Earlier this month ABC news aired a special on what was characterized as an unusually large number of BMW fires across the country while the vehicles were turned off for hours if not days. ABC reported that they investigated over 40 parked car fires across the country over a five year span. Since ABC reported that the incidents involved vehicles not subject to any recall, consumer groups have been pushing BMW for an explanation. BMW responded that they had not seen any pattern of product defect issues with these fires and were critical of ABC for what it referred to as “sensationalist” reporting about cars catching fire. A link to the story can be found here.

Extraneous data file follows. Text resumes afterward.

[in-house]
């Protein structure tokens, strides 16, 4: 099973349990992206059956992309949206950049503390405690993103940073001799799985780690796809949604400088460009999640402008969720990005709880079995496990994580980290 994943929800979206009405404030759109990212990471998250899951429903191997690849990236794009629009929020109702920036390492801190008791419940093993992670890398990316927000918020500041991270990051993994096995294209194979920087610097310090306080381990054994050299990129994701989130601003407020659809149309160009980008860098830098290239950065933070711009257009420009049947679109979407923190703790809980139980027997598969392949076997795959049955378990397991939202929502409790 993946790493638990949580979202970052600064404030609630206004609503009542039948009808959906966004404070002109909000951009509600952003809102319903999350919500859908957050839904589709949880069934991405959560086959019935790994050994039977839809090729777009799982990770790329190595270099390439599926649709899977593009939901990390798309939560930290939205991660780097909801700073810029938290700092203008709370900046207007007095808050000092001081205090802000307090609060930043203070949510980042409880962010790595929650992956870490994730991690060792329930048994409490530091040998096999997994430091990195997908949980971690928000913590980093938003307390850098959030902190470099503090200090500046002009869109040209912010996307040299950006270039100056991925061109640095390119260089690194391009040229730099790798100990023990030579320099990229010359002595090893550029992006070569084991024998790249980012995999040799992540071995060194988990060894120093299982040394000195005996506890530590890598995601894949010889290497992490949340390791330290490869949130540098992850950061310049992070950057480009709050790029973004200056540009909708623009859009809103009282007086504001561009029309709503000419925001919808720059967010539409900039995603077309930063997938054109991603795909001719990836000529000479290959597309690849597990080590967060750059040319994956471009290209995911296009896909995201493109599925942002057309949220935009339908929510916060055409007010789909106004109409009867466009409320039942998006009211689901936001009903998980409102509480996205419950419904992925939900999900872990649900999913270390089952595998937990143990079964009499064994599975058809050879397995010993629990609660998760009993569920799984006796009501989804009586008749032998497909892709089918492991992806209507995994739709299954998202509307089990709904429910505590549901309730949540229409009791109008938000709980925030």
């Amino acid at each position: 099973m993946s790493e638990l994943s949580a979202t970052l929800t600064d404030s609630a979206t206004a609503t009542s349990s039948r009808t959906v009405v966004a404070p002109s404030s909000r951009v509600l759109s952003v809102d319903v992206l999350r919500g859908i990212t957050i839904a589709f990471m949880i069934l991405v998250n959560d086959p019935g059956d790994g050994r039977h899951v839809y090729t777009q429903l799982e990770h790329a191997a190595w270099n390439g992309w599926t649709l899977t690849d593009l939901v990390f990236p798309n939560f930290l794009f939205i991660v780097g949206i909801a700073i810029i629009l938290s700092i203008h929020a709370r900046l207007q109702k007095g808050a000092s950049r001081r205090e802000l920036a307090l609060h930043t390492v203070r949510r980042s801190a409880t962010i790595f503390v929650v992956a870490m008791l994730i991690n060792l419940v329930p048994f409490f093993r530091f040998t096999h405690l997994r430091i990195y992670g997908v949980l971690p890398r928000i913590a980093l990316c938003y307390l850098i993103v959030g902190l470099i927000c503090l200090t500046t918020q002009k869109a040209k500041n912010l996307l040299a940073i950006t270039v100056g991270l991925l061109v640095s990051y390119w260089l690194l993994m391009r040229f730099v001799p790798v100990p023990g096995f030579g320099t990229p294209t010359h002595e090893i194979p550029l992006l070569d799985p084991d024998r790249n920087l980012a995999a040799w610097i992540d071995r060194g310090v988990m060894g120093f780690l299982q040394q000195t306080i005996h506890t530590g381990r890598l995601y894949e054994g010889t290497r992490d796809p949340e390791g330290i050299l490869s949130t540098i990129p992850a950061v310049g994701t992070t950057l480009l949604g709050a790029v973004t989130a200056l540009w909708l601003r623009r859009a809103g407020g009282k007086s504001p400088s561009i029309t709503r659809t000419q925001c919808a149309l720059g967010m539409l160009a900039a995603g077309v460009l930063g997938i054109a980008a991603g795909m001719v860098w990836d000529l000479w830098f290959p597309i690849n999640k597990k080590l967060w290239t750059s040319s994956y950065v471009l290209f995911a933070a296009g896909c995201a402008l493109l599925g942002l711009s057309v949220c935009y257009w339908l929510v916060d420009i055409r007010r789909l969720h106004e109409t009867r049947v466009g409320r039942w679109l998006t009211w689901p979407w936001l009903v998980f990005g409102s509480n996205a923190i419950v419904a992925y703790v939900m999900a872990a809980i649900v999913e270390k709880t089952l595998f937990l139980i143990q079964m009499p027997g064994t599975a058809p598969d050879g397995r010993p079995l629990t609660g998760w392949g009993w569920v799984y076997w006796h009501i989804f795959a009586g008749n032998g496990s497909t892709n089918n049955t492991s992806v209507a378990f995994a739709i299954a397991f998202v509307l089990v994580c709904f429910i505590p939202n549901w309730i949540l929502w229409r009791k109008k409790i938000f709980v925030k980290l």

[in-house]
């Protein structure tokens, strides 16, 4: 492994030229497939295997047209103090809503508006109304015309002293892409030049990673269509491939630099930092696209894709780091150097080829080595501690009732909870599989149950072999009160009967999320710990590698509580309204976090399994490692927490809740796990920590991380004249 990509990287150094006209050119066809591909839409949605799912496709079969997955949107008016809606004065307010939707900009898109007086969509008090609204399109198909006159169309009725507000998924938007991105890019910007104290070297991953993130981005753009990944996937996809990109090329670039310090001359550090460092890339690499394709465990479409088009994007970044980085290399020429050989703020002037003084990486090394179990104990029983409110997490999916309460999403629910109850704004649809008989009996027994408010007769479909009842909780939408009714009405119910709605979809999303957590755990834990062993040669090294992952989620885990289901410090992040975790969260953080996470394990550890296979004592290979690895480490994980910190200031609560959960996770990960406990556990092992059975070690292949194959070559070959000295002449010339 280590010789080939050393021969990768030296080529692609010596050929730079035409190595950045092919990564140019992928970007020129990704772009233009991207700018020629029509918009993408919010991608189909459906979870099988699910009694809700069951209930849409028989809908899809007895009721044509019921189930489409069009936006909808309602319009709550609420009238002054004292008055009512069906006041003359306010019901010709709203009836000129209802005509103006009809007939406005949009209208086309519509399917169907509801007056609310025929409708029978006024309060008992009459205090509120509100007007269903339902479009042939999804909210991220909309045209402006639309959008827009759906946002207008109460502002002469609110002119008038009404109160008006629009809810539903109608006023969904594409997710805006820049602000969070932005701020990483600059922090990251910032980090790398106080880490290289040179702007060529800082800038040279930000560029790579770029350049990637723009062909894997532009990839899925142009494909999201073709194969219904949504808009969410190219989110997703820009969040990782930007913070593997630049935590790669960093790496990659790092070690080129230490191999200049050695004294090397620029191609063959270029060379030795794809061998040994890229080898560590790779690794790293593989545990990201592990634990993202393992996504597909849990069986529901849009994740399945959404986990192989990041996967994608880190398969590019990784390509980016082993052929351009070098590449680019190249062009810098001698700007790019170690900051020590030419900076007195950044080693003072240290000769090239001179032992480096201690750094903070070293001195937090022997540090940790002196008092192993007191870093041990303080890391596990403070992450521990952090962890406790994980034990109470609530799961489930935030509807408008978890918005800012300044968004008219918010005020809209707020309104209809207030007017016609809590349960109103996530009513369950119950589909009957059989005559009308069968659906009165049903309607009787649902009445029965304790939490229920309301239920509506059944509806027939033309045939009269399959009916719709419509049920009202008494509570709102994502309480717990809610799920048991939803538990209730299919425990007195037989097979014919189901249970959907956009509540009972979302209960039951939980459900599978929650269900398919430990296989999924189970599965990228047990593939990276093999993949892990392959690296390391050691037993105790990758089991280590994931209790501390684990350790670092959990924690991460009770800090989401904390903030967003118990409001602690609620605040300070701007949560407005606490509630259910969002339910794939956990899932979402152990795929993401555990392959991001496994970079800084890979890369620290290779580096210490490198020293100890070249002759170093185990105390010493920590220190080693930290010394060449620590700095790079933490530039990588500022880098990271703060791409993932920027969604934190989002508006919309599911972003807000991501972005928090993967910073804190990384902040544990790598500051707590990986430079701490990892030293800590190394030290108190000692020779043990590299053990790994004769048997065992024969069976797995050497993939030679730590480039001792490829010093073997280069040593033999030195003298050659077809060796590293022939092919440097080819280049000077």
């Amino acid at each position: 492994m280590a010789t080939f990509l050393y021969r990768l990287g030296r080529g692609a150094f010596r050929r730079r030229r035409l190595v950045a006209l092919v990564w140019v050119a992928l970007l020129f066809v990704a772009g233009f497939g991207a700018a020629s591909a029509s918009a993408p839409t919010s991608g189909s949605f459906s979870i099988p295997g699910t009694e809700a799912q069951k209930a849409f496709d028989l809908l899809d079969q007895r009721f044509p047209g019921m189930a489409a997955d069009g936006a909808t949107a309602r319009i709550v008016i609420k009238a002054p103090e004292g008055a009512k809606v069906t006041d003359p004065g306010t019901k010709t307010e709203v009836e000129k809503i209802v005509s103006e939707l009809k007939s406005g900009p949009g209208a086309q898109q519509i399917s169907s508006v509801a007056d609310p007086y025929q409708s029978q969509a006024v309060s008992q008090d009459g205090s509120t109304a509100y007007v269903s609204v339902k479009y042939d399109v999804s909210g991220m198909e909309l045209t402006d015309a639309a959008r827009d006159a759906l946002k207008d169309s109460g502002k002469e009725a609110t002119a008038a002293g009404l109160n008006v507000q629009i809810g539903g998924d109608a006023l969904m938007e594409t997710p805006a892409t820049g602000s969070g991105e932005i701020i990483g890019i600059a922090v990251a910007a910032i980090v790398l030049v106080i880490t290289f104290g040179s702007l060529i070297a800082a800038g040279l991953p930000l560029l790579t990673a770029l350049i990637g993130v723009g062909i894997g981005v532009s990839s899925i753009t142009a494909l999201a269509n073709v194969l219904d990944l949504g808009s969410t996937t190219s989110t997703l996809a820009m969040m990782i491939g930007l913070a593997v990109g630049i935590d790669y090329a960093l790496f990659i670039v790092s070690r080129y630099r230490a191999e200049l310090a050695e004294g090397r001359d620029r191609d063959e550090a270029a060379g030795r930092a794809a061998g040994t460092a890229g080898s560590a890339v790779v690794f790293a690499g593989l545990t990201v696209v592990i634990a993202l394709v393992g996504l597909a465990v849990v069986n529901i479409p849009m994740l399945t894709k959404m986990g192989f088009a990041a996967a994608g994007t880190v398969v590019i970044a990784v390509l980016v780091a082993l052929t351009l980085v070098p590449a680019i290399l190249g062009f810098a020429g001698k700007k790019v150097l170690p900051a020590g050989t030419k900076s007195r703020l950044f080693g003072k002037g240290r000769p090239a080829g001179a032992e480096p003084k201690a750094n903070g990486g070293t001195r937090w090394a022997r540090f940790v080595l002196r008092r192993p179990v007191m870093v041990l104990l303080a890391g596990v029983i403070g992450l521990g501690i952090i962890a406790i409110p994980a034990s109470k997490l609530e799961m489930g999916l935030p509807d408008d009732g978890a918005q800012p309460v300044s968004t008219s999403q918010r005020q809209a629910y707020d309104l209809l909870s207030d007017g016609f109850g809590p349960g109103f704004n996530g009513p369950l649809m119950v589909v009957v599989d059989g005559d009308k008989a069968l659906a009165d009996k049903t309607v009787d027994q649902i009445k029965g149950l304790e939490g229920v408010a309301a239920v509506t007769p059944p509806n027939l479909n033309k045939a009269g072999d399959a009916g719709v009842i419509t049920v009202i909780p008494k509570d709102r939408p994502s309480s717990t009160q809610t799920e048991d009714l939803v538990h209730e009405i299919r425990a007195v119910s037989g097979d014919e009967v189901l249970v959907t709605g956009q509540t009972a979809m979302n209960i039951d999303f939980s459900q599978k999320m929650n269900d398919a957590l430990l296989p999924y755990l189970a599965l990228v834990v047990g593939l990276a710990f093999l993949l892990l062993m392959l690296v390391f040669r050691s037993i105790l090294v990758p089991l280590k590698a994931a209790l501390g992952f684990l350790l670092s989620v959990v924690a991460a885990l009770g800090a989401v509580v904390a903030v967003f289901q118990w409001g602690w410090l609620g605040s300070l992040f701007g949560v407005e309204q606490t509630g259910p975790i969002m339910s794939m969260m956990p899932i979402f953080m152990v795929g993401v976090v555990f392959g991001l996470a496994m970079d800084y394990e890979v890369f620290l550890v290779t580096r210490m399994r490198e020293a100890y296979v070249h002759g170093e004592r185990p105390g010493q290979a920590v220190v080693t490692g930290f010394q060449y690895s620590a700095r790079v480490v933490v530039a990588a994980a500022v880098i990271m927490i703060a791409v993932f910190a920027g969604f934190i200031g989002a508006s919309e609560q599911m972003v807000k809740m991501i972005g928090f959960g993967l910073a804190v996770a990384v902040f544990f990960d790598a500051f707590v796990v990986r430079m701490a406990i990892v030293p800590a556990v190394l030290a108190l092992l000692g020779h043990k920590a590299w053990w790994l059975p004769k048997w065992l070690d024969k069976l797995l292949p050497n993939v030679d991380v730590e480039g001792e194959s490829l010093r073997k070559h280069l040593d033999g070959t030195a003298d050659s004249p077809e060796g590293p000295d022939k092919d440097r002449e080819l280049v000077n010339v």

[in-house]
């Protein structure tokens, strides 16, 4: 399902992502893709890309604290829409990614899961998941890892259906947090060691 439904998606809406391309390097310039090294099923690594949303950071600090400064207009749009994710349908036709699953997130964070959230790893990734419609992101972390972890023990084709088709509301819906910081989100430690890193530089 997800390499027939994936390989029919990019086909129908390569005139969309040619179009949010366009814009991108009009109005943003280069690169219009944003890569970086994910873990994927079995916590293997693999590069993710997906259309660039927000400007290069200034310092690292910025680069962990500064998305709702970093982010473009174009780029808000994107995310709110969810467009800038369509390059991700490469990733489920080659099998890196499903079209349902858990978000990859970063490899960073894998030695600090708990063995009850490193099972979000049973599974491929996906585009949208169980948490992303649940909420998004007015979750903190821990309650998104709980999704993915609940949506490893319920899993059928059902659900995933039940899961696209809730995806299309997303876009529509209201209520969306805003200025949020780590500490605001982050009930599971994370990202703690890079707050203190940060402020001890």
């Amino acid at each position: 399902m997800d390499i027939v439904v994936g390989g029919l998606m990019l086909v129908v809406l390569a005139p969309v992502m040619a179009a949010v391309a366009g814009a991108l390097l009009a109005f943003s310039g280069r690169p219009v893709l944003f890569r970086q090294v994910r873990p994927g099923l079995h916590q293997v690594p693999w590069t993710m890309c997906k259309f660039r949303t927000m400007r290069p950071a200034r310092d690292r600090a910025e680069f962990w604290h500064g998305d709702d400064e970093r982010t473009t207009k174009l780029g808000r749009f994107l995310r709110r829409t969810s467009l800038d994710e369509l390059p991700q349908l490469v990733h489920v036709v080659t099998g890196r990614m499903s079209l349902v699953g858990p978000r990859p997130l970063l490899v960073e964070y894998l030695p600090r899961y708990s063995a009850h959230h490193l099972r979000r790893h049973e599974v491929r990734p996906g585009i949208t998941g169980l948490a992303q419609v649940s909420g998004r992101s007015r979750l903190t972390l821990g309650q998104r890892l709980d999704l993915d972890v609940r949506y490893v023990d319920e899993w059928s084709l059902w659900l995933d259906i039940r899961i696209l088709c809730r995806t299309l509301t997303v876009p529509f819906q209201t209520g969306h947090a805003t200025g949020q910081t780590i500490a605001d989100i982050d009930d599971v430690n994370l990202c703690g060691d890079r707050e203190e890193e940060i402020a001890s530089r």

Regardless of where one stands on the issue, this reporting makes for an appropriate time to discuss vehicle fire investigations in general. While certainly our antennas should go up whenever we see a pattern or increase in fire incidents from a particular make or model vehicle, subro professionals should always be careful to not be presumptuous in any investigation of a vehicle fire. We must be mindful that the reasons for a vehicle fire vary. Potential non-incendiary causes include product defect, improper service, maintenance issues, and after-sale alterations to the vehicle. When receiving a subrogation case involving a vehicle fire, subro professionals should work quickly to get appropriate experts on scene to investigate the vehicle and surrounding area before the vehicle is moved and evidence is potentially altered. Often critical evidence from the cause of a vehicle fie can fall from the engine compartment into the fire debris below the vehicle. Moving the vehicle for later examination should only be done after this debris has been examined and preserved. Subro professionals should also work with the vehicle owner to get as much information as possible on the service history of the vehicle. Was there any major work performed on the vehicle, or merely routine oil changes? Did the insured routinely use only one service company, such as the dealership where the car was purchased (allowing for the argument that only one entity ever touched the engine compartment), or did the insured have the vehicle serviced by multiple service companies? Locating an exemplar vehicle for comparison during a joint evidence examination may be helpful to your experts. And certainly a review of the National Highway Traffic and Safety Administration’s recall website for vehicles should be examined, but a vehicle being on or off of this list should not be considered conclusive evidence that the fire was the result of a defect.